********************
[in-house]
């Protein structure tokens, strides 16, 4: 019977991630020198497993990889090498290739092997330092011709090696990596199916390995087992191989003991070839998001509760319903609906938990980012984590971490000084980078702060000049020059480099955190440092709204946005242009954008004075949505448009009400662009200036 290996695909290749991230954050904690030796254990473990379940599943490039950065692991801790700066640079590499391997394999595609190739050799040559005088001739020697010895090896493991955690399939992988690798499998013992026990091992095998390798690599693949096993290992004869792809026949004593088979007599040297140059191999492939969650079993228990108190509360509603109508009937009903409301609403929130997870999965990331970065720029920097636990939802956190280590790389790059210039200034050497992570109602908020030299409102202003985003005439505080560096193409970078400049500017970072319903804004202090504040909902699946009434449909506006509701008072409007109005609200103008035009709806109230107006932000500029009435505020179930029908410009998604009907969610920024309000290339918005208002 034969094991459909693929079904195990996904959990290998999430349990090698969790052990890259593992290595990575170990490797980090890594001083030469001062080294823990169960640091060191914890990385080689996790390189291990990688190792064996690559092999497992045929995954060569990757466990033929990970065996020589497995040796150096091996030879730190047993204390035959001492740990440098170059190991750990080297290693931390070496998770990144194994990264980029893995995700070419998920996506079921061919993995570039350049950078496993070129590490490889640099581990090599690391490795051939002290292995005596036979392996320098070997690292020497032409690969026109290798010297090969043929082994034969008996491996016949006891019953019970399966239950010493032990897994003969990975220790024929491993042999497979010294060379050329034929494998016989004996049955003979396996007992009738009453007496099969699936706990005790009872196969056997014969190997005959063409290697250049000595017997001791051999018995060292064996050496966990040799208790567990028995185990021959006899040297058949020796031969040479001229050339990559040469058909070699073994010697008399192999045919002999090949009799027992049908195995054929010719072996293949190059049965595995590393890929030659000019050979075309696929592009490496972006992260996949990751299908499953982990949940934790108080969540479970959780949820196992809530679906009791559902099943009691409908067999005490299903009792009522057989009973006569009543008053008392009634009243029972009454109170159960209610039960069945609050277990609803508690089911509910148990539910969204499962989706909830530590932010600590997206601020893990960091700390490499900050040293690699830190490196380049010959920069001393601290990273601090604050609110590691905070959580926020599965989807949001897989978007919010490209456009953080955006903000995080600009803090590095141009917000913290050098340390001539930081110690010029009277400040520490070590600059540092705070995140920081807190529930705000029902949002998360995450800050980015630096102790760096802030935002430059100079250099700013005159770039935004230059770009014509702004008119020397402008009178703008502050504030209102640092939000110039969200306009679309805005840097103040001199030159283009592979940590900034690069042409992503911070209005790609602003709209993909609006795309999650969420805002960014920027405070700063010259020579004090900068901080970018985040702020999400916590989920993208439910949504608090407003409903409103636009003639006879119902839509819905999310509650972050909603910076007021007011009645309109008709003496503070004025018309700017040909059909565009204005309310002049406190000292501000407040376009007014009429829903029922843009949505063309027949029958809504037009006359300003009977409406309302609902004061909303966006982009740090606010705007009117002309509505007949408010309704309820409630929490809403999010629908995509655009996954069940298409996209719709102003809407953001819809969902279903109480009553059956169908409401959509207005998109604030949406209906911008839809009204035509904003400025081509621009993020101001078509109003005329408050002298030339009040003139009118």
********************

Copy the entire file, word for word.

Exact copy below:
[in-house]
């Protein structure tokens, strides 16, 4: 019977991630020198497993990889090498290739092997330092011709090696990596199916390995087992191989003991070839998001509760319903609906938990980012984590971490000084980078702060000049020059480099955190440092709204946005242009954008004075949505448009009400662009200036 290996695909290749991230954050904690030796254990473990379940599943490039950065692991801790700066640079590499391997394999595609190739050799040559005088001739020697010895090896493991955690399939992988690798499998013992026990091992095998390798690599693949096993290992004869792809026949004593088979007599040297140059191999492939969650079993228990108190509360509603109508009937009903409301609403929130997870999965990331970065720029920097636990939802956190280590790389790059210039200034050497992570109602908020030299409102202003985003005439505080560096193409970078400049500017970072319903804004202090504040909902699946009434449909506006509701008072409007109005609200103008035009709806109230107006932000500029009435505020179930029908410009998604009907969610920024309000290339918005208002 034969094991459909693929079904195990996904959990290998999430349990090698969790052990890259593992290595990575170990490797980090890594001083030469001062080294823990169960640091060191914890990385080689996790390189291990990688190792064996690559092999497992045929995954060569990757466990033929990970065996020589497995040796150096091996030879730190047993204390035959001492740990440098170059190991750990080297290693931390070496998770990144194994990264980029893995995700070419998920996506079921061919993995570039350049950078496993070129590490490889640099581990090599690391490795051939002290292995005596036979392996320098070997690292020497032409690969026109290798010297090969043929082994034969008996491996016949006891019953019970399966239950010493032990897994003969990975220790024929491993042999497979010294060379050329034929494998016989004996049955003979396996007992009738009453007496099969699936706990005790009872196969056997014969190997005959063409290697250049000595017997001791051999018995060292064996050496966990040799208790567990028995185990021959006899040297058949020796031969040479001229050339990559040469058909070699073994010697008399192999045919002999090949009799027992049908195995054929010719072996293949190059049965595995590393890929030659000019050979075309696929592009490496972006992260996949990751299908499953982990949940934790108080969540479970959780949820196992809530679906009791559902099943009691409908067999005490299903009792009522057989009973006569009543008053008392009634009243029972009454109170159960209610039960069945609050277990609803508690089911509910148990539910969204499962989706909830530590932010600590997206601020893990960091700390490499900050040293690699830190490196380049010959920069001393601290990273601090604050609110590691905070959580926020599965989807949001897989978007919010490209456009953080955006903000995080600009803090590095141009917000913290050098340390001539930081110690010029009277400040520490070590600059540092705070995140920081807190529930705000029902949002998360995450800050980015630096102790760096802030935002430059100079250099700013005159770039935004230059770009014509702004008119020397402008009178703008502050504030209102640092939000110039969200306009679309805005840097103040001199030159283009592979940590900034690069042409992503911070209005790609602003709209993909609006795309999650969420805002960014920027405070700063010259020579004090900068901080970018985040702020999400916590989920993208439910949504608090407003409903409103636009003639006879119902839509819905999310509650972050909603910076007021007011009645309109008709003496503070004025018309700017040909059909565009204005309310002049406190000292501000407040376009007014009429829903029922843009949505063309027949029958809504037009006359300003009977409406309302609902004061909303966006982009740090606010705007009117002309509505007949408010309704309820409630929490809403999010629908995509655009996954069940298409996209719709102003809407953001819809969902279903109480009553059956169908409401959509207005998109604030949406209906911008839809009204035509904003400025081509621009993020101001078509109003005329408050002298030339009040003139009118």